Palabras clave: Factores de riesgo, herpes virus bovino, Holstein, leucosis bovina, seroprevalencia, vaca, virus de la diarrea viral bovina.


As infecções por vírus da diarreia viral bovina (BVDV), herpes vírus bovino-1 (BoHV-1) e leucose enzoótica bovina (EBL) causam três das doenças mais importantes da vaca no mundo todo. A detecção de anticorpos é o método mais rápido e custo-efetivo para detectar a exposição a estes vírus. O objetivo desta pesquisa foi determinar a soroprevalência e os fatores de risco associados a estas doenças em vacas de diferentes rebanhos leiteiros do município de San Pedro de los Milagros, Antioquia, Colômbia. Um total de 791 bovinos pertencentes a 24 rebanhos leiteiros não vacinados foram amostrados para sangue entre os meses de maio e junho de 2014 e analisados para anticorpos contra BVDV e BoHV-1. Estes 24 rebanhos mais outros cinco foram analisados para anticorpos contra EBL para um total de 1003 bovinos de 29 rebanhos. Todos os testes foram feitos com kits de ELISA disponíveis comercialmente. Os fatores de risco do rebanho e do animal selecionados foram avaliados para analisar sua relação com o estado sorológico de estas três doenças por médio de regressão logística. Em geral, a soroprevalência no animal para BVDV, BoHV-1 e EBL foi 75,7% (95% CI: 68,7-82,6), 31,1% (95% CI: 22,1-40,1) e 47,8% (95% CI: 40-55,7), respetivamente. A relação de disparidade de ser soropositivo para BoHV-1 foi significativamente maior (OR=3,0) em animais maiores de três anos em comparação com os menores de um ano. O fato de não utilizar agulhas descartáveis na fazenda, esteve associada com a prevalência a EBL. Em conclusão, houve uma alta soroprevalência de EBL e BVDV e a sua vez, uma baixa para BoHV-1. A soropositividade a BoHV-1 esteve associada com vacas maiores a três anos e a soropositividade a EBL esteve associada com a não utilização de agulhas descartáveis na fazenda.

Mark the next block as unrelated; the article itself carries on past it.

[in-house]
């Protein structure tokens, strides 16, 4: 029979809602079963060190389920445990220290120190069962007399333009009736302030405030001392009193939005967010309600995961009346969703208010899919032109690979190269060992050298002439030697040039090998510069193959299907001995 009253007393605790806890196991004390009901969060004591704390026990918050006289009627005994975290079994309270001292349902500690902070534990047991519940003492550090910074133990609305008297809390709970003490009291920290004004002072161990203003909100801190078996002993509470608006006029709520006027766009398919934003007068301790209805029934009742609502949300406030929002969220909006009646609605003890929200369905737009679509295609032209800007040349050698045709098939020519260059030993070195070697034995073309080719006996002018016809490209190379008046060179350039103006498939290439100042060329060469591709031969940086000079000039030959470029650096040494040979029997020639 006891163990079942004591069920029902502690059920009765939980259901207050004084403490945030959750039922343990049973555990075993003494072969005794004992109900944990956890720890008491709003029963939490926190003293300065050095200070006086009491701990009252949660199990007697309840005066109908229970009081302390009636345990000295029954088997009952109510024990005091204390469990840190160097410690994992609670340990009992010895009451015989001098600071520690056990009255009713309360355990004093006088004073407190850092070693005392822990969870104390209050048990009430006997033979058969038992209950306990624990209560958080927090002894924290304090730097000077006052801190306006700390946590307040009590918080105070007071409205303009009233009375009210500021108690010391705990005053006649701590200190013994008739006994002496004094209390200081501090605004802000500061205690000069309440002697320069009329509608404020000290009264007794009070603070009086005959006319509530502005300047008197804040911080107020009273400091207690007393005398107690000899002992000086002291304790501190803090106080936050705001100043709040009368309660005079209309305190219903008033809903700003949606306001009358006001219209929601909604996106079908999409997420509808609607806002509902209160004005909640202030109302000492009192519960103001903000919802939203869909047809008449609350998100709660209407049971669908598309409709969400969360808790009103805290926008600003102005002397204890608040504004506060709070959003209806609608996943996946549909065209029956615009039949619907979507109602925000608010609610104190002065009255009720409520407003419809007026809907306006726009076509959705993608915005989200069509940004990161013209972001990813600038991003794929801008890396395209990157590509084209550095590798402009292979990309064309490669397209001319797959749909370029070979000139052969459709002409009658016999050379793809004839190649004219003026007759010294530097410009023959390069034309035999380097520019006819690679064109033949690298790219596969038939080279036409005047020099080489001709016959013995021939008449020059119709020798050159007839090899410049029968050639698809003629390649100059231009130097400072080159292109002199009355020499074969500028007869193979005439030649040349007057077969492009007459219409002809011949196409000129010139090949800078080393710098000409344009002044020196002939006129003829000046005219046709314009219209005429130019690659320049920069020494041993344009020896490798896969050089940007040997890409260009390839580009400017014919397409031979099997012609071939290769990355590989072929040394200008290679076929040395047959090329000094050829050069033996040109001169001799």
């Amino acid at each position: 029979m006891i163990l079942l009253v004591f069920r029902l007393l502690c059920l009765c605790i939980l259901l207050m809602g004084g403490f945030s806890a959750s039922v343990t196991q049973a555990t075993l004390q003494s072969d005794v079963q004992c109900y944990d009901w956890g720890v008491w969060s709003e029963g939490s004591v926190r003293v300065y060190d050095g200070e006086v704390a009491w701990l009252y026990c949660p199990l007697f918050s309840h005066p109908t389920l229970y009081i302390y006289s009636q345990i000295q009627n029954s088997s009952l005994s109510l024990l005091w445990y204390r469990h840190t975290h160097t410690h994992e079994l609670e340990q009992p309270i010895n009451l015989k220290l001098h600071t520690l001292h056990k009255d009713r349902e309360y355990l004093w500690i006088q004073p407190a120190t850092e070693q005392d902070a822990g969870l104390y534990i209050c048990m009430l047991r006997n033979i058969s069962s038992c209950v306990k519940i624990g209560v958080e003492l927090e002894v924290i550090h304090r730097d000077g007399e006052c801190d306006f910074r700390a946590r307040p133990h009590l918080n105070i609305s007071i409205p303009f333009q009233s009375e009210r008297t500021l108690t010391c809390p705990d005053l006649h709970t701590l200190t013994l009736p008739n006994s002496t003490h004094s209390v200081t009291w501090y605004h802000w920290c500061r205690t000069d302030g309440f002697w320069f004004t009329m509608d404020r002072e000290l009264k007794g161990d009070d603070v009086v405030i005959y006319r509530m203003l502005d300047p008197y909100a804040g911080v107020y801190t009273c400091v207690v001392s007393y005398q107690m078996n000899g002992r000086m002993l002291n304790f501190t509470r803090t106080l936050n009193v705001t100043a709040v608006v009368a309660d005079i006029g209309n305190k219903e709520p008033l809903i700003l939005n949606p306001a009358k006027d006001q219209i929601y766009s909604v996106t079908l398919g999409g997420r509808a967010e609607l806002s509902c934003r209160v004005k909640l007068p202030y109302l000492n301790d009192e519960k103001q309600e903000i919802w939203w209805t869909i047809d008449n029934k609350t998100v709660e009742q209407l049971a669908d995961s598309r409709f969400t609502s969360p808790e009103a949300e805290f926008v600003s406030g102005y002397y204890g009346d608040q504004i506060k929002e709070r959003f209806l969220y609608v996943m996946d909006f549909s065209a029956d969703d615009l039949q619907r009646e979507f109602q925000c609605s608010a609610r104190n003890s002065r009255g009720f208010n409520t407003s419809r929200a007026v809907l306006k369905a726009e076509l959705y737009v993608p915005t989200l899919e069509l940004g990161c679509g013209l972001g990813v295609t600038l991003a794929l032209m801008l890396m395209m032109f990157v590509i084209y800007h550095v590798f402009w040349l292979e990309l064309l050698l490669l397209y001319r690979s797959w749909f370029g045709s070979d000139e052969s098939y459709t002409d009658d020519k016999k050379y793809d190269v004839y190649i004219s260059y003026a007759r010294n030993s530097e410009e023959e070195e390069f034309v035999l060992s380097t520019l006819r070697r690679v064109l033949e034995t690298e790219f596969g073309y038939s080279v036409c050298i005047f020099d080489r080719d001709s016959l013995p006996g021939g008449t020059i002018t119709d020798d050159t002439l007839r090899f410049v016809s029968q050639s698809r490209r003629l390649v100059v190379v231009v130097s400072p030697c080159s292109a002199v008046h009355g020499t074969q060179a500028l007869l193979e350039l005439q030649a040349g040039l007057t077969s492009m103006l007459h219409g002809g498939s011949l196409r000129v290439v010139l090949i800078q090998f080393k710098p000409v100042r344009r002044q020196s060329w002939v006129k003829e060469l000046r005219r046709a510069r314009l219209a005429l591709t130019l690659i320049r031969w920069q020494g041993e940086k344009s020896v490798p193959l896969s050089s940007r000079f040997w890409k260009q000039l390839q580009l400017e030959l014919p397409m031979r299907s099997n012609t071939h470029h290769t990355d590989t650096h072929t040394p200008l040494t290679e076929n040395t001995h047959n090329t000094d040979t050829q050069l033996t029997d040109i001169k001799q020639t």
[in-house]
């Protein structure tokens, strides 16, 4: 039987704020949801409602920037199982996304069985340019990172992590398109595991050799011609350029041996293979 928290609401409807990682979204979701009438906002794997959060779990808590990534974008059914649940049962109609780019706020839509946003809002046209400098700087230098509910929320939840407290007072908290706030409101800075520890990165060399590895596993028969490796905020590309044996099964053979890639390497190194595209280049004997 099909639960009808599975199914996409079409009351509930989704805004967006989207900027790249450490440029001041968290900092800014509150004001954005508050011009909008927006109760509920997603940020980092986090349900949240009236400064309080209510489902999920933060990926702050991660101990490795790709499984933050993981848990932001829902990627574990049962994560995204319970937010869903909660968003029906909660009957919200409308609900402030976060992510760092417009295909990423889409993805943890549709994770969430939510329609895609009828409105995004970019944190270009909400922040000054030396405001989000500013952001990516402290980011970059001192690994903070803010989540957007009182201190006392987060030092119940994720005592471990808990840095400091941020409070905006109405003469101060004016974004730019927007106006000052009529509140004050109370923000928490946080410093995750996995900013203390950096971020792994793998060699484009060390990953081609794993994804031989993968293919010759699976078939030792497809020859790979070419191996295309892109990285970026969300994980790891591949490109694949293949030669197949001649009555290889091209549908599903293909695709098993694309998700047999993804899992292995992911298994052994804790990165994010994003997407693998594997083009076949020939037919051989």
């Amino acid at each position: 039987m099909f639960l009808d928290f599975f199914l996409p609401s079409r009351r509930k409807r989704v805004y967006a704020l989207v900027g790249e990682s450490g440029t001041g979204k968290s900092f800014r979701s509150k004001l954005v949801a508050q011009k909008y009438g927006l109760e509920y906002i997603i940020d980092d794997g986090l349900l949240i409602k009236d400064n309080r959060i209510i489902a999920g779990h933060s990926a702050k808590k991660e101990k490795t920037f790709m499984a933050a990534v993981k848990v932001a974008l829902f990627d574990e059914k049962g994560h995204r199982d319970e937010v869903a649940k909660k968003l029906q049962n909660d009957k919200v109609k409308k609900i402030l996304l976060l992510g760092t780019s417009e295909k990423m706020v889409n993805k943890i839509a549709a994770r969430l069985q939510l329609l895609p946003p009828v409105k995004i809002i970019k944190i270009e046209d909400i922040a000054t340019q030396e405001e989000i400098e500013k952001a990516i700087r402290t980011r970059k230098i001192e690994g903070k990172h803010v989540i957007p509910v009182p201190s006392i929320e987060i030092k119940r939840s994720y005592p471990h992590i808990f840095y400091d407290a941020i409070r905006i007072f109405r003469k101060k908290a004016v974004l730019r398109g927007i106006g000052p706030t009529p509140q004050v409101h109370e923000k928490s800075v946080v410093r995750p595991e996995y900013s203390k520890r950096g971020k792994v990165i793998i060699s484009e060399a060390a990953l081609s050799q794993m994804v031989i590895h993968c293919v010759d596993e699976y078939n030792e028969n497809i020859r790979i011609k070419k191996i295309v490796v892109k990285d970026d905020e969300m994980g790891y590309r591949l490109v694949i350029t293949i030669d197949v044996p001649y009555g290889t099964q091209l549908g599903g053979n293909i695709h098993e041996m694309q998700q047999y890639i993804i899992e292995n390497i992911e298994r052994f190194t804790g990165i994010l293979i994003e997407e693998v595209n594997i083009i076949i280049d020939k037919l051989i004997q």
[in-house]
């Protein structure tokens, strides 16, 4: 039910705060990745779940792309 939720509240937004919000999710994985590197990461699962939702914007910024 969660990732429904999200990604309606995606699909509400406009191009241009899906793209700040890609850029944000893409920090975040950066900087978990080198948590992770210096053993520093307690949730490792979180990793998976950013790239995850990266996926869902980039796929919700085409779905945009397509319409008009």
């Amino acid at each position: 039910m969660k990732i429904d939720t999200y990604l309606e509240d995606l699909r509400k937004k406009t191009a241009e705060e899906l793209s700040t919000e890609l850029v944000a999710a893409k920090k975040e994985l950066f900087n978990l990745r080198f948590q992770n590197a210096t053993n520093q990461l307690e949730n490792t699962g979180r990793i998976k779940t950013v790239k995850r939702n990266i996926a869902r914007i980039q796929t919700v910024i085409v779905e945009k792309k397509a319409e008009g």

Palavras-chave: Fatores de risco, gado holandês, herpes vírus bovino, leucose bovina, soroprevalência, vaca, vírus da diarreia viral bovina..


Herd serological profiles for major cattle disease pathogens are part of every general health monitoring program and have become essential to determine the success of control and eradication campaigns.

For example, numerous European countries are now successfully free from Enzootic Bovine Leucosis (EBL) 4 due to the implementation of measures that have gradually removed all carrier animals 20,30. Regarding Infectious Bovine Rhinotracheitis (IBR), some countries in the European Union have achieved a free-status by implementing mandatory policies to test and dispose off seropositive animals 11,22,26. To retain the status of IBR free herd, surveillance programs require that blood samples and/or bulk tank milk be tested for antibodies at regular intervals 11. Similarly, for bovine viral diarrhea (BVD) a "test and cull" protocol for persistently infected (PI) individuals has been the most important control strategy, although in this case antibody screening would only provide information that BVD virus is circulating in the herd 29. These strategies, together with strict biosecurity guidelines to minimize reinfection, were implemented in the early 1990s in Scandinavian and other European countries, and within a decade these countries became almost free of BVD 28.

Interpretation of serological test results differs widely depending on the disease and so, proper knowledge of the pathogenesis of each disease is always necessary, as positive seroconversion may not always match with infection 16. For example, in chronic diseases a positive titer may indicate presence of either an active clinical infection (Johne´s disease), a carrier state (EBL and IBR) or, simply, recovery, with the animals no longer carrying the infectious agent (BVD). For a disease like EBL, seroconversion and carrier state will coexist for the animal lifetime. In diseases like BVD, vertical transmission during the first trimester of pregnancy may cause abortion or the birth of an immunotolerant PI calf. Thus, a positive antibody test for BVD virus typically means a recovered case that is no longer infectious, whereas a negative result could be either an immunotolerant PI carrier or a non-exposed individual 16.